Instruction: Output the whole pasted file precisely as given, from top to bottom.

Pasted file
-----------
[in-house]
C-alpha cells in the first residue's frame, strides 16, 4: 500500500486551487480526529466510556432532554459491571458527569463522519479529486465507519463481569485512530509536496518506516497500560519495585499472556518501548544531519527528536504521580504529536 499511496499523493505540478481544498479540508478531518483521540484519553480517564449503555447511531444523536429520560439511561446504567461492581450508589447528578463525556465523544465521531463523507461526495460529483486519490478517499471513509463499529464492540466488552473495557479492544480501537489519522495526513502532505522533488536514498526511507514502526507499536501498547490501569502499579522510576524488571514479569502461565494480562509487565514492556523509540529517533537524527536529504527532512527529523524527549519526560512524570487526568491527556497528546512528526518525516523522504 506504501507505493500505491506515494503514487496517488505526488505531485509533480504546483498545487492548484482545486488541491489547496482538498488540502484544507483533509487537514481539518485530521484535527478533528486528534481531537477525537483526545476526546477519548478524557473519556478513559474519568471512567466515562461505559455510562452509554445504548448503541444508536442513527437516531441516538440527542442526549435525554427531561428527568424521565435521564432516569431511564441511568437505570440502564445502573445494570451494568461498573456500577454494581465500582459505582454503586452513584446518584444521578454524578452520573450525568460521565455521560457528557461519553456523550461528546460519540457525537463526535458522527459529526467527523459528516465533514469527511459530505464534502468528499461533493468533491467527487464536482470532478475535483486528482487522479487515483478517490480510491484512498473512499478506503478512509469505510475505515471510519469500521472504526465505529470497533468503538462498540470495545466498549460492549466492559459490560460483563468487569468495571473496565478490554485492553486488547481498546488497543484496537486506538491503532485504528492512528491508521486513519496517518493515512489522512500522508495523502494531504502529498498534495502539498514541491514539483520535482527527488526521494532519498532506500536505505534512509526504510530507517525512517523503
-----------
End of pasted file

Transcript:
[in-house]
C-alpha cells in the first residue's frame, strides 16, 4: 500500500486551487480526529466510556432532554459491571458527569463522519479529486465507519463481569485512530509536496518506516497500560519495585499472556518501548544531519527528536504521580504529536 499511496499523493505540478481544498479540508478531518483521540484519553480517564449503555447511531444523536429520560439511561446504567461492581450508589447528578463525556465523544465521531463523507461526495460529483486519490478517499471513509463499529464492540466488552473495557479492544480501537489519522495526513502532505522533488536514498526511507514502526507499536501498547490501569502499579522510576524488571514479569502461565494480562509487565514492556523509540529517533537524527536529504527532512527529523524527549519526560512524570487526568491527556497528546512528526518525516523522504 506504501507505493500505491506515494503514487496517488505526488505531485509533480504546483498545487492548484482545486488541491489547496482538498488540502484544507483533509487537514481539518485530521484535527478533528486528534481531537477525537483526545476526546477519548478524557473519556478513559474519568471512567466515562461505559455510562452509554445504548448503541444508536442513527437516531441516538440527542442526549435525554427531561428527568424521565435521564432516569431511564441511568437505570440502564445502573445494570451494568461498573456500577454494581465500582459505582454503586452513584446518584444521578454524578452520573450525568460521565455521560457528557461519553456523550461528546460519540457525537463526535458522527459529526467527523459528516465533514469527511459530505464534502468528499461533493468533491467527487464536482470532478475535483486528482487522479487515483478517490480510491484512498473512499478506503478512509469505510475505515471510519469500521472504526465505529470497533468503538462498540470495545466498549460492549466492559459490560460483563468487569468495571473496565478490554485492553486488547481498546488497543484496537486506538491503532485504528492512528491508521486513519496517518493515512489522512500522508495523502494531504502529498498534495502539498514541491514539483520535482527527488526521494532519498532506500536505505534512509526504510530507517525512517523503